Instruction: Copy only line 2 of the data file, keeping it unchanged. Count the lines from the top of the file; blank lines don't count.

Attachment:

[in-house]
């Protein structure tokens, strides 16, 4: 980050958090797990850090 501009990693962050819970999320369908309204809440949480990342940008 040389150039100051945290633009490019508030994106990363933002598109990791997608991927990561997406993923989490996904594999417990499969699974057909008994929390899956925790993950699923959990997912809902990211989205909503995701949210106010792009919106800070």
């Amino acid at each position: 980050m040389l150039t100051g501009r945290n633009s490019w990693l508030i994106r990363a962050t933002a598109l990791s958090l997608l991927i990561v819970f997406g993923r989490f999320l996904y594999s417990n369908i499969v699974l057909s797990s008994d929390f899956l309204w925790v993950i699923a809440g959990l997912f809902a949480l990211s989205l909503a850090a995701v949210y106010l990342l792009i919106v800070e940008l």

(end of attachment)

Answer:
């Protein structure tokens, strides 16, 4: 980050958090797990850090 501009990693962050819970999320369908309204809440949480990342940008 040389150039100051945290633009490019508030994106990363933002598109990791997608991927990561997406993923989490996904594999417990499969699974057909008994929390899956925790993950699923959990997912809902990211989205909503995701949210106010792009919106800070």